July was a reassuring month for crypto, and financial markets in general, stimulated by the Federal Reserve deciding a 0.75% rate hike was sufficient to slow inflation. They also stated the 2.25-2.50% federal fund rate is now neutral – no longer contributing to growth or contraction within the economy. This caused markets to rally on the expectation there may not be many further rate hikes and the possibility the worst may be behind us.
Last year, July marked the bottom of the summer correction and the start of the rally that resulted in new all-time highs. This year, July saw a 16.6% monthly gain for bitcoin – the highest monthly gain since October 2021. This was outshone by ether’s monumental monthly gain of approximately 57% – the largest since January’s 2021’s 78% gain and the fifth best month over the past 5 years. The ETH/BTC chart conveys this spectacle well. Ether appreciated by 28% against BTC since the start of June – demonstrating the increased upside Ethereum has compared to its larger counterpart.
However, last week it was Ethereum Classic (ETC), that saw the greatest gains. ETC saw a 94% surge within 4 days, with price still trading within 20% of the high. It is suspected this was caused by The Ethereum Merge that will result in Ethereum moving from proof-of-stake to proof-of-work (POW). This will render the Ethereum miners’ expensive equipment, used to solve the mathematical puzzles used in POW, obsolete and the miners’ $18 billion annual revenue disappearing. On the other hand, Ethereum Classic will remain proof-of-work, driving Ethereum miners to potentially put their equipment to use securing the Ethereum Classic chain. However, Ethereum Classic’s mining revenue amounts to only 3% of Ethereum’s.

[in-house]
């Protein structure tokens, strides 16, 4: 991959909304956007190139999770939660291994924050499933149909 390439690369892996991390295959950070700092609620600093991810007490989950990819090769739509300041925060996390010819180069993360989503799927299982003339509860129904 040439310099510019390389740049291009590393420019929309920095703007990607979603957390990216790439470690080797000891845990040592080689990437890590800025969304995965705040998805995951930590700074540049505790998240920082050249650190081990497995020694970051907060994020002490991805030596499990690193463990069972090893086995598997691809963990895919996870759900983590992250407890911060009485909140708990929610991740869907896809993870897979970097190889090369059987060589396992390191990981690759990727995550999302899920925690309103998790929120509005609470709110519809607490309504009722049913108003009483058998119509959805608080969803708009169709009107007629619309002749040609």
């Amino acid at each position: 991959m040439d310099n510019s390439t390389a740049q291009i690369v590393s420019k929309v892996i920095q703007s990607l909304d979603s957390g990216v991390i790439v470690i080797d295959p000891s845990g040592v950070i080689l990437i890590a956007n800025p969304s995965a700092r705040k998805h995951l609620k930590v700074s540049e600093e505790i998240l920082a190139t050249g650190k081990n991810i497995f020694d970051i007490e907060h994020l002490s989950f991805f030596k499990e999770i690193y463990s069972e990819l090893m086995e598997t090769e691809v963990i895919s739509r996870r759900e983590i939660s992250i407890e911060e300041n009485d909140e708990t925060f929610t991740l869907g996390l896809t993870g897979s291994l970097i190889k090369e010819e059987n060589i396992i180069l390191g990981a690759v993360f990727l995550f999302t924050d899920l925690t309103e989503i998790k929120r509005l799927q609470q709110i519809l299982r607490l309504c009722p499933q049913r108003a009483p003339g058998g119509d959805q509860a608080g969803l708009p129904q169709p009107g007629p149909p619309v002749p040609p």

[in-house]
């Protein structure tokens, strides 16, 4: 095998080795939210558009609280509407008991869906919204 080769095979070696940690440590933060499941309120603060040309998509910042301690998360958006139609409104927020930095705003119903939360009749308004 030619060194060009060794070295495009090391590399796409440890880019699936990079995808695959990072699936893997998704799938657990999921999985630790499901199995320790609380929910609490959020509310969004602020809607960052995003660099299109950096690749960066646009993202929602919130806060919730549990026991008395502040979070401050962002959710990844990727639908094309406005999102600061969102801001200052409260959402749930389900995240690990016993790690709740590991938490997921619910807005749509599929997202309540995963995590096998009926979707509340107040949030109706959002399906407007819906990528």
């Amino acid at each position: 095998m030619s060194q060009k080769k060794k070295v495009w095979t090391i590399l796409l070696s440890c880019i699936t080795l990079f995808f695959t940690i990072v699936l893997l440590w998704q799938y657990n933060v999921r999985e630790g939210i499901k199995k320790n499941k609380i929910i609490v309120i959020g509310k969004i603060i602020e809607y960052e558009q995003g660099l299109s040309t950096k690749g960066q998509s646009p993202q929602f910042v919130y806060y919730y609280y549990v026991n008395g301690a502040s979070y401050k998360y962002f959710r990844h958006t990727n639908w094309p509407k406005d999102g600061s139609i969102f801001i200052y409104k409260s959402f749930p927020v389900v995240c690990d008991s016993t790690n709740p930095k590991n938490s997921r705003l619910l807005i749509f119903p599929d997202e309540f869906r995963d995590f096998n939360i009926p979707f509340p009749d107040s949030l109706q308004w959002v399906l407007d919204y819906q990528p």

AntPool, one of the largest mining pools and an affiliate of Bitmain, a large mining equipment manufacturer, announced it would invest $10 million to develop and create new applications on the Ethereum Classic ecosystem in an attempt to increase the adoption of the blockchain, and the sales of their rigs. Bitmain also stated they will accept payments for their machinery in ETC. Will Ethereum’s fundamentalists win? On August 2nd, ETC total value locked (TVL) sat at $230,000 and transaction volume was $162 million compared to ETH’s $57 billion TVL and $3.8 billion transaction volume. The loyalists will require some serious network effects to capture any market share.
Fidelity has stated that bitcoin will be the only 401(k) crypto product they will offer with a 20% allocation limit per portfolio. It could be argued that this is a huge step in the right direction with a behemoth asset manager, such as Fidelity, believing bitcoin is a suitable product for retirement plans. On the other hand, it also demonstrates the rest of the space is generally regarded as unproven and untrusted. This opinion was echoed by three anti-crypto American senators this week who deemed Fidelity’s move to include bitcoin as “immensely troubling”.
Institutional hesitancy towards altcoins can be understood when considering institution’s risk aversion. The nature of the nascent crypto space where the “build fast and break things” approach, which can sometimes be taken advantage of, is also a hinderance. Incidents such as the $190 million exploit on popular token bridge Nomad that occurred this week is case in point. Solana also experienced issues this week with popular Solana wallets, Phantom, Slope and Trust Wallet, being exploited with their users’ funds being drained from over 8,000 wallets.
After the collapse of CeFi and now these breaches on hot wallets, crypto asset security has become an even bigger priority for all crypto users. Ledger, the popular hardware wallet provider, has perfectly timed its rumoured discussions of seeking to raise an additional $100 million in funding. It is rumoured the round will be at a higher valuation than their previous $380 million raise at a $1.5 billion valuation last June – showcasing the growing demand for protecting crypto wealth even during this market downturn.
Thankfully, resistance to change can provide profitable opportunities as the herd stays away from “risky” assets. Howard Marks details in his investment bible, “The Most Important Thing”, that the highest risk-adjusted returns are obtained when buying assets that are considered “not fully understood, fundamentally questionable on the surface, controversial, unseemly or scary, deemed inappropriate for “respectable” portfolios or recently the subject of disinvestment”. We wonder what asset class meets these criteria…
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